As I have watched the remembrance ceremonies today on the television and those events which occurred on September 11, 2001 were recounted and pictures shown of the terrible tragic events of that day I must say that I have gotten somewhat emotional and tears have come to my eyes. It saddens me so much that so much life was lost that day due to evil acts that were perpetrated by barbaric Islamofascists. It especially hit me hard when I saw photos of the firefighters and how so many of them lost their lives that day. I have a special connection with firefighters and especially the FDNY. My Father-in-Law died in the line of duty on August 2, 1978. Although I never knew him my being married to Kevin and hearing stories about his dad, George S. Rice, I have felt a very strong connection to him, like I almost knew or know him even though unfortunately I never had the chance to meet him. Like so many other things in my life up til’ 9/11 I took for granted the fact that firefighters risk their lives to save others. Now I am much more cognizant and appreciative of certain things since 9/11. Many of The Bravest paid the ultimate sacrifice that day in what I would call selfless acts of courage when they entered the Twin Towers to save lives but unfortunately never came out. These brave men and women are heroes. In this post I honored my Father-in-Law as my very special fallen hero. Today I have chosen to honor all the courageous firefighters who lost their lives in the line of duty on 9/11 as well as Father Mychal Judge who served as FDNY’s chaplain and died on 9/11.
After 9/11 Peter Johnson Jr. delivered a remembrance of his friend at Mychal Judge’s funeral mass.
TRIBUTE TO FATHER MYCHAL F. JUDGE
Your Eminence, Cardinal Egan, President Clinton, Senator Clinton, Mayor Dinkins, Mr. Controller, Mr. Public Advocate, Family, Friends, Firefighters and Friends. “Don’t worry about me. Help the thousands.” Mychal says to us.
I see him kneeling gently, hear him speaking in a firm and lilting whisper, his large hands making reassuring contact with a dying firefighter, his warm eyes focused and loving and deep, communicating the wisdom of almost seventy years and the spirituality of a millennium. Enveloped in the unshakeable concentration of the prayers he knew and lived so faithfully, shrouded in his own mystical but practical Catholic belief, oblivious to the risk of harm that rained from the sky, he died as he lived, trying to save a life, to save a soul in our city on a sunny, not so perfect September morning.
Friar’s friar, firefighter, warrior for the Lord and New Yorker–I can’t help believing that Erin and Dymphna, your beloved Emmet, who wanted to be a priest at the age of four, our beloved Mychal–in the swirling and fiery wind tunnel of the majestic twin towers, helmet off in respect to our creator, lifted his lovely tenor voice and uttered a final Alleluia as he rode the winds aloft, smiling broadly as he shot one final mortal glance at what his model St. Francis of Assisi called “burning sun with golden beam and silver moon with softer gleam.”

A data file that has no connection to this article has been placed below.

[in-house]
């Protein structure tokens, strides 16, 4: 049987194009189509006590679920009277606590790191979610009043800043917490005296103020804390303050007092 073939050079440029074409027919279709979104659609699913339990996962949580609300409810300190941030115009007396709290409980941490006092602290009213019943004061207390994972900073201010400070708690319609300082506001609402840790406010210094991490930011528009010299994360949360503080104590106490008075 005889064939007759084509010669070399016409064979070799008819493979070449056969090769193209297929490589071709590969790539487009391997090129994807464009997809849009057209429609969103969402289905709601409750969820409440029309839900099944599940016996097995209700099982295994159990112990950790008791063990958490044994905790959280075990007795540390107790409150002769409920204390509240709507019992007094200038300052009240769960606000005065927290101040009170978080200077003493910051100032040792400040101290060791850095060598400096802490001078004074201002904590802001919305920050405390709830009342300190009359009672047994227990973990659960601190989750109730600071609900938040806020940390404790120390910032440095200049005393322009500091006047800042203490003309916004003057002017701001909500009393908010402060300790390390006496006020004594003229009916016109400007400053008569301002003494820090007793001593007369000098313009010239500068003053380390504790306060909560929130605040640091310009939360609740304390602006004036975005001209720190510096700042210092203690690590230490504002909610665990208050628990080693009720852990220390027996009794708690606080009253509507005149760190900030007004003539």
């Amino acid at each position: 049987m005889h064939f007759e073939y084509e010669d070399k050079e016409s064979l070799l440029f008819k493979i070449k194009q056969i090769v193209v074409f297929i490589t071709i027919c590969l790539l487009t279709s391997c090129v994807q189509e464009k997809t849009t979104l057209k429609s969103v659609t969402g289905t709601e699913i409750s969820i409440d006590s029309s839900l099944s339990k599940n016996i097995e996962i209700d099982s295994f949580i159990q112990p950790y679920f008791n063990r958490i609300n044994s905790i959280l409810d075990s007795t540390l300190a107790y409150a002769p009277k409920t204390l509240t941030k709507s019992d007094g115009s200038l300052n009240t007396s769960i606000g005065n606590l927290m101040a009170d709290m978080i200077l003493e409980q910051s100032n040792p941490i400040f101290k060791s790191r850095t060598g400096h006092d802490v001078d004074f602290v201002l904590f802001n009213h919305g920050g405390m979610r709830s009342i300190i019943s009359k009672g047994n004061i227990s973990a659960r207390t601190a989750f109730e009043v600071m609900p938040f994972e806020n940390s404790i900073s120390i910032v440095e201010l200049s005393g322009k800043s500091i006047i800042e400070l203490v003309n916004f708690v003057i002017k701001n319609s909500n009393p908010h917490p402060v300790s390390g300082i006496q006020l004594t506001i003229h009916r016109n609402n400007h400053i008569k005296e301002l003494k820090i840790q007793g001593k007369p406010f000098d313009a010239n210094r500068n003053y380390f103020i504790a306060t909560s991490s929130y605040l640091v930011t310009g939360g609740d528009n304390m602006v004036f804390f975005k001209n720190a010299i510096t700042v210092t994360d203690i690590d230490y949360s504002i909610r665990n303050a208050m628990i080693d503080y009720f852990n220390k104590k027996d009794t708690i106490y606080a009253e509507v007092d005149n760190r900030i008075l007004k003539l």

Father Mike, it’s not that we hardly knew ya that makes you leaving this earth so hard. It’s that we all knew you so well and depended on you so much that hurts so much.
Though you were neither a husband nor a father, you became a model for husbands and fathers.
Though you never trained on a hose on a fire or experienced the pain of being a firefighter’s widow, you became a model for firefighters and the widowed.
Though up until recently you never felt the anxiety of sickness, you became a guide for the sick.
You taught us that the St. Francis Prayer was not merely a bookmark but a living, speaking roadmap for our daily lives as New Yorkers. We saw your greatness up close and personally. But we respectfully ask why were you so strong?
As Father Pecci pointed out last night at the wake service maybe it was the countless windows and shoes you polished and shined on Dean Street in Brooklyn as a child. Or was it the constancy and strength of example of your mother who balanced the needs of a dying husband, a house and three young children in the Depression?
I have not seen your sisters Erin and Dymphna for some time. So I asked Dymphna last night, what made Mychal great? She said it best: “With Michael there were no narrow truths. There was only wide open possibility.”
As I stepped outside onto 32nd Street near Penn Station last night to get some air, I was struck by the wide world of possibilities that Mychal lived in. I noticed how much more alive the street has become in just in twenty-four hours.
A saxophone could be heard–“Amazing Grace”–the musician played. The smell of fried food in the air. Taxis racing down the street. Men and women laughing in conversation near a parked delivery truck. Mychal would say “How marvelous. What a strong and dynamic people we are!”
And I looked at the faces on the street behind us. In Mychal’s words: “Peter, look at these faces. Brown and black and yellow and white. Such good minds, such strong hands, such hard workers. Such a resilient city. There is nothing like a New Yorker. We’re back.”
In that moment I had an understanding of the incessant activity that Mychal often heard from his room on 31st Street. The same vitality that so energized him even when he was bone tired from caring for the families of the victims of Flight 800 when he would answer the phone or pager and respond to an emergency to support a stricken firefighter. And that was Mychal too. He naturally saw the very best of himself in others. CONTINUED
Here are a couple of videos honoring the 343 Fallen Heroes of the FDNY who lost their lives on 9/11.
God Bless the Fallen and those who they loved and left behind.